Polls
Statistics
Visitors: 1195795
 
Home arrow News arrow e-Xaverian arrow Down Memory Lane of SXI - Part 2
 
Down Memory Lane of SXI - Part 2 Print E-mail

ImageSXI Boarding House Section (Hostel)

 

 
 
Take a glimpse of life at the SXI hostel from 1852 to the early 1970s when it was phased out. 

ImageBoarding in SXI dated back to the early days of 1852 when the Brothers took in orphans as student boarders. Later, boys from outstations joined the Boarding Section. Many were from Butterworth, Prai, and  Bukit Mertajam on the mainland. In later years, large numbers of Chinese boys from Phuket, Pattani Bangkok, Medan (North Sumatra), Kuching, and the Malay states, particularly from the tin-producing areas of Perak and Selangor also came to stay. They were mainly from the affluent Chinese families who wanted an English education for their sons. When the Queen’s Scholarship was inaugurated in the late 1880s, it provided an added incentive for boys outside the island to enroll in the school as student boarders so they could vie for this prestigious annual scholarship award. SXI produced 14 Queen’s scholars from 1888 to 1935,

The number of boarders averaged sixty (60) towards the end of the nineteenth century. The number was slightly below a hundred (100) throughout the 1920s though there was room for a maximum of 120.  However, the number of boarders dropped to between 50 and 60 during the 1930s due to depression. The age of the boarders ranged from seven (7) to seventeen (17). Every boarder had to pay a fee for his upkeep. During the 1920s this amount was about Straits $55.00 per month. However, concessions and generous subsidies were granted to the orphans and needy students. Only a small number of boarders at any one time paid the full fee. Thus, the Boarding Section depended heavily on the Brothers’ funds.

The older Xaverians would probably remember that before WWII, the boarders were housed on the top floor of Block B of the old main school building, known as the Dormitory; while the Study Room or Halls were on the ground floor immediately below. The Dressing Room and Baths were on the second floor of Block C while the refectory and infirmary were located on the ground floor and first floor of Block E respectively. The Play Area for the Boarders were limited to the Quadrangles and Yards.

           

Life at the hostel was pretty regimented. A Brother Prefect of Boarders, appointed by the Brother Director, devoted full-time to the management of the hostel. He dictated practically all aspects of the boarder’s life from dispensing pocket money to issuing stationery and books from the School Book Shop and also to the enforcement of discipline and studies. He was assisted by other young Brothers in the various duties. The Brother Prefect also appointed about six Monitors from among the boarders to assist in supervising the daily routines.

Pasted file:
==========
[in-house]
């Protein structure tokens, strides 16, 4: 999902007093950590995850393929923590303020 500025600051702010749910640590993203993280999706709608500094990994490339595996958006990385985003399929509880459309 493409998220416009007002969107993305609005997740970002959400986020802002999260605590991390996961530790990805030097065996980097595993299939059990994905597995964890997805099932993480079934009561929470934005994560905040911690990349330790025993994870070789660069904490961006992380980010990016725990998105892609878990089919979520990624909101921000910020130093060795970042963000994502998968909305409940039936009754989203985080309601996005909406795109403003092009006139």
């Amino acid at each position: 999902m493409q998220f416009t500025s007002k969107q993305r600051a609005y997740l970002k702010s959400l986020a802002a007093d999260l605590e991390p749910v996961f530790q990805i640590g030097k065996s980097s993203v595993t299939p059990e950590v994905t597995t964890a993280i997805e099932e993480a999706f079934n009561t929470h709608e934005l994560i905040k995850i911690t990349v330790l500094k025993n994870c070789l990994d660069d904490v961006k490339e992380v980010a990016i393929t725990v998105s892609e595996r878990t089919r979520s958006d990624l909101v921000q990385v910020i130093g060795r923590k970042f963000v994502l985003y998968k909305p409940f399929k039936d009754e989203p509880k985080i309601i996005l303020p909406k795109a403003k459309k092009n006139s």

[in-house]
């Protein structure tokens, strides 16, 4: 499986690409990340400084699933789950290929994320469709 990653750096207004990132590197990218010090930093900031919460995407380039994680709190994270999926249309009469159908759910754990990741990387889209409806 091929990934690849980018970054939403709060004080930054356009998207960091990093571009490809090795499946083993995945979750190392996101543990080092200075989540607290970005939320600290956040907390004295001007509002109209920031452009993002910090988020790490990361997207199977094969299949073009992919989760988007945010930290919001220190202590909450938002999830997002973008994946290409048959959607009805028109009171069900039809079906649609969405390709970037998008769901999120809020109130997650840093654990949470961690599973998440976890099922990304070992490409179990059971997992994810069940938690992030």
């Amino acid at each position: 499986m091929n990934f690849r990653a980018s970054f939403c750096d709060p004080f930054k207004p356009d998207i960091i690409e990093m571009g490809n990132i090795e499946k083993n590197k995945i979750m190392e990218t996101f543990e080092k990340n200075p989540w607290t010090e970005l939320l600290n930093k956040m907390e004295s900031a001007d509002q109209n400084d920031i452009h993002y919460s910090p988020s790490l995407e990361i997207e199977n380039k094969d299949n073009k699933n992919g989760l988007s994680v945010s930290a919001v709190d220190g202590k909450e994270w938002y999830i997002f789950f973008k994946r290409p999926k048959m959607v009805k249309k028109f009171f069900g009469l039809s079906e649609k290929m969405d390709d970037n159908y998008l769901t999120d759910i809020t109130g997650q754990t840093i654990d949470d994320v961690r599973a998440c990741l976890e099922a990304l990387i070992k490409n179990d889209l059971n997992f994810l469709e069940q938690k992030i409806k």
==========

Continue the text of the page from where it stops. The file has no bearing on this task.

SXI Boarders (1956 - 1957)

 

 

A great consolation was that the boys did not have to prepare meals, do general house-keeping and laundry as these chores were done by servants. The boys were to devote their time and attention to studies

A typical school day routine starts at 5.30 am with breakfast at 7.00 am.  Dinner was served at 7.00 pm and all must retire to bed by 10.00 pm. Prayers, studies, games, bath, rests etc strictly adhered to schedules. Older boys who needed to prepare for exams could rise at 4.30 am with the Brothers and study until the rest were awakened.

The academic performance of the Boarders were closely monitored by the Brother Director and Brother Prefect. Each Monday evening during study time they would examine the Weekly Class Report of each boarder.  Punishment or penalties would be meted out to those whose progress were deemed unsatisfactory. Notwithstanding the emphasis on academic achievement, the boarders were encouraged to participate actively in extra-curricular activities like athletics and games namely football, basketball, badminton, cricket, hockey and rugby. Most excelled in these activities and helped to bring ‘glory’ to the school at inter-school competitions. However, participating in uniformed units was not favoured mainly because of restriction on outings and camping.

         

         

Once a month, the boarders were allowed to go to town to purchase whatever they needed. However, this privilege was granted based on good Weekly Class Reports. Boarders from nearby areas would leave for their hometown during the short school vacations; but those from afar normally stayed back participating in picnics or outings sometimes organized by the Brothers.

ImageWhen the new school building was completed in 1954, there was no allocation for a Boarding Section and the few boarders were accommodated at the building in Leith Street. ImageThe Brother Prefect of Boarders then was the much feared but also much loved Brother Michael Paulin Blaise, nicknamed “LAU HOR” meaning TIGER in the local Hokkien dialect! He finally said goodbye in June, 1959. To mark the occasion the boarders staged a variety concert directed by Bro. Francis at which Marcellus Chia, my fellow classmate and Head Prefect, Hostel thanked Bro. Michael for all he did and wished him "Bon Voyage" and a pleasant holiday. There is no doubt that his firm but paternal guidance had inculcated in them (the boarders) life's wholesome moral and social values.

The hostel survived into the early part of 1970 after which it was gradually phased out.


Acknowledgement with thanks:
La Salle Brothers, Penang District
The Late Brother Michael Jacques FSC
St. Xaver’s Institution, Penang
Fellow Classmates and Schoolmates (1954-1959)

 

< Prev   Next >
 
Links | Contact Us | News | Home
 
 
Powered by Three Sixty Technologies